Need to top Yankees? Brown is your man His 12-3 career mark is top percentage ever against New York


For Kevin Brown, it was a question of being matched against the right team at the right time. And it's a good thing for the Orioles, because they can't expect to win many games when their hitters go 1-for-13 with runners in scoring position.

They managed a victory against the New York Yankees yesterday only because of Brown, who got a very big assist from Jesse Orosco. It was Brown's domination of the Yankees' lineup that kept the Orioles in this one, and it probably could have been expected.

Although he hadn't beaten them since Sept. 8, 1993, Brown has more career wins against the Yankees (12) than any other team. Not only that, but among pitchers with at least 10 wins, Brown has the highest winning percentage against the Yankees than anybody in history.

Go figure it. A right-hander against a predominantly left-handed-hitting team that plays in a left-handed friendly park -- and Brown's .800 success ratio (12-3) is the best ever. The two closest to him are a few generations removed -- both left-handers and one a real shocker.

Dickie Kerr, who had 53 wins in a four-year career, was 14-4 against the Yankees between 1919 and 1925 while pitching for the scandal-ridden Chicago White Sox.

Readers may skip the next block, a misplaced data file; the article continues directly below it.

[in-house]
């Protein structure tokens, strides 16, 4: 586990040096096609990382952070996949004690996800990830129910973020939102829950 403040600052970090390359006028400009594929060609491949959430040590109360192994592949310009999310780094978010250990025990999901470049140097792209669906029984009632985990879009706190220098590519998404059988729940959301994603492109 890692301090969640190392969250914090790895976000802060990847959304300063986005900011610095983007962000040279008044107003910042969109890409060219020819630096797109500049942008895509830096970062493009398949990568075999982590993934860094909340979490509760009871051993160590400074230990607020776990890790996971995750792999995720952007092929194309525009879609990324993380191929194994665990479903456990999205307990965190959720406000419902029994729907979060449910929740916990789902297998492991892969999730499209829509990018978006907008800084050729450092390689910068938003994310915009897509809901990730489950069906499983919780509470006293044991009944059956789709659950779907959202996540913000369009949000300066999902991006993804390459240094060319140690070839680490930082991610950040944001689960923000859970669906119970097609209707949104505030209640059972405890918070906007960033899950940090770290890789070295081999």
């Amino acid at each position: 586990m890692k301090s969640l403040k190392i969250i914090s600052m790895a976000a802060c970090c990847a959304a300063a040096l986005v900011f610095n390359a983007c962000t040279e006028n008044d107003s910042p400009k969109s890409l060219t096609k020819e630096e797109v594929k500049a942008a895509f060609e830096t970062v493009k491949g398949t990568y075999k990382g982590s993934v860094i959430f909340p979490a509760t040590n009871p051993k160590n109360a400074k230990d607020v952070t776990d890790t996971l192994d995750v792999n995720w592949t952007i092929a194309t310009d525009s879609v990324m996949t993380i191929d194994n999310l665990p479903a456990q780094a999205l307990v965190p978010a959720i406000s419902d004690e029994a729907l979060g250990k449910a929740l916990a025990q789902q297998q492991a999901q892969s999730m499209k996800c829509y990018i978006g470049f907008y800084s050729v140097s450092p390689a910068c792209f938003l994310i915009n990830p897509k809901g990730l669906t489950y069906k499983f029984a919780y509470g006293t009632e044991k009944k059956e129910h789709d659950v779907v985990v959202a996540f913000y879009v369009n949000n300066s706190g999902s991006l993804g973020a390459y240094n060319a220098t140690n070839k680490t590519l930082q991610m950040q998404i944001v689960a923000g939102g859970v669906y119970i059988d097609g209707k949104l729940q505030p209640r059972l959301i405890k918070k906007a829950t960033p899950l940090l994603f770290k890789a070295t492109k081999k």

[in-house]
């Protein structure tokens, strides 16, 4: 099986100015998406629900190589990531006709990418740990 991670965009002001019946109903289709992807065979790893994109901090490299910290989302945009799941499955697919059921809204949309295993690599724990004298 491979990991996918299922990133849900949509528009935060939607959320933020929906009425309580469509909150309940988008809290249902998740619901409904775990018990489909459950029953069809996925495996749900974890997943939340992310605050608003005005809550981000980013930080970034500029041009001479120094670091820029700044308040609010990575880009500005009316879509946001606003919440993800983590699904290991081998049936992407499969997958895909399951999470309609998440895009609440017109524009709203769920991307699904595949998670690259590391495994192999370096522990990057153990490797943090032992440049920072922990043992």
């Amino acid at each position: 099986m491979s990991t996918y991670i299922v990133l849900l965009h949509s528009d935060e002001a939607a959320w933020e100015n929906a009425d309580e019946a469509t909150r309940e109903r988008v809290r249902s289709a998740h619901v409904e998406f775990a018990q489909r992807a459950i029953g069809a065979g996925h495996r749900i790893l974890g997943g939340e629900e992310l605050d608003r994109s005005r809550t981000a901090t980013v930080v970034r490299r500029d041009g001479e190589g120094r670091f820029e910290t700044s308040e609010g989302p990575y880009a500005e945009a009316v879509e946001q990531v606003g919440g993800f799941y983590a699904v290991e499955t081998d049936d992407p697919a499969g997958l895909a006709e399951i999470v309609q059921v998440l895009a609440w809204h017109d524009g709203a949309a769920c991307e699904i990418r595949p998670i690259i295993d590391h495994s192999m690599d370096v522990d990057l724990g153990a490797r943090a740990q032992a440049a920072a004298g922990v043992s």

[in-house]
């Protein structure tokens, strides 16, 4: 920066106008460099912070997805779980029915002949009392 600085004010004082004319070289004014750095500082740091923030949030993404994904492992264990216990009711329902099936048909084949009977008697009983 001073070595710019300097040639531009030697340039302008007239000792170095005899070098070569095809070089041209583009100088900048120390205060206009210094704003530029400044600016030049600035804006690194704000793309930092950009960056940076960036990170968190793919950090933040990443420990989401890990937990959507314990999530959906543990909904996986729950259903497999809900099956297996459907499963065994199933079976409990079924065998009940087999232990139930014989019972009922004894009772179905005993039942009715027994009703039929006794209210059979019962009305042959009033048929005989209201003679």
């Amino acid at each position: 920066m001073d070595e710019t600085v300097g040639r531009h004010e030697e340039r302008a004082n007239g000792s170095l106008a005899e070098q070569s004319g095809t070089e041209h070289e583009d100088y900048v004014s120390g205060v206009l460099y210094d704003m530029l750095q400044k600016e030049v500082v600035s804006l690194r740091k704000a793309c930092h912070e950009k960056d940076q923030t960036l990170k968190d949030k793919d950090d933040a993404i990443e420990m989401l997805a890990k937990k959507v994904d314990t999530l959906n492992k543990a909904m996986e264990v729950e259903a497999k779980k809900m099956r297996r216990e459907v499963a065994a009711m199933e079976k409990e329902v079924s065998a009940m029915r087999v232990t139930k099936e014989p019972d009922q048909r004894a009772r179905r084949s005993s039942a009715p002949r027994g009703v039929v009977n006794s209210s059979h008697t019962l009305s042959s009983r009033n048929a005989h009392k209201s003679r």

The third-best record (17-5) belongs to a local boy who made good and whose 100th birthday is being celebrated this year. Guy named Babe Ruth, who pitched three full years and parts of three others with the Boston Red Sox between 1914 and 1919.

Brown didn't remind anybody of The Babe yesterday, but he did bring back some memories of the early part of this season.

"That's as good as he's thrown since he had that great stretch earlier," said pitching coach Mike Flanagan, referring to Brown's five starts in May that produced a 3-2 record and 2.93 ERA. "That's the way we'd like to see him throw."

The former Texas Ranger has pitched better than his 8-9 record might suggest, but he has been involved in a lot of games where something always seemed to go haywire. Yesterday very easily could have been another one of those experiences.

After Bobby Bonilla's double in the first inning, the Orioles failed to hit safely on 13 straight attempts with runners in scoring position.

They survived because Brown allowed the Yankees to get only (( two runners into scoring position through the first eight innings, when he faced one over the minimum of 24 batters.

It wasn't until the ninth that the Yankees managed more than one runner in the same inning. When they loaded the bases on a pair of singles and a walk, it remained for Orosco to get Paul O'Neill to ground into a double play to preserve the shutout -- and the win.

It was an impressive performance by Brown against a team competing for a playoff spot -- and undoubtedly will give the Orioles something to think about as they contemplate next year.

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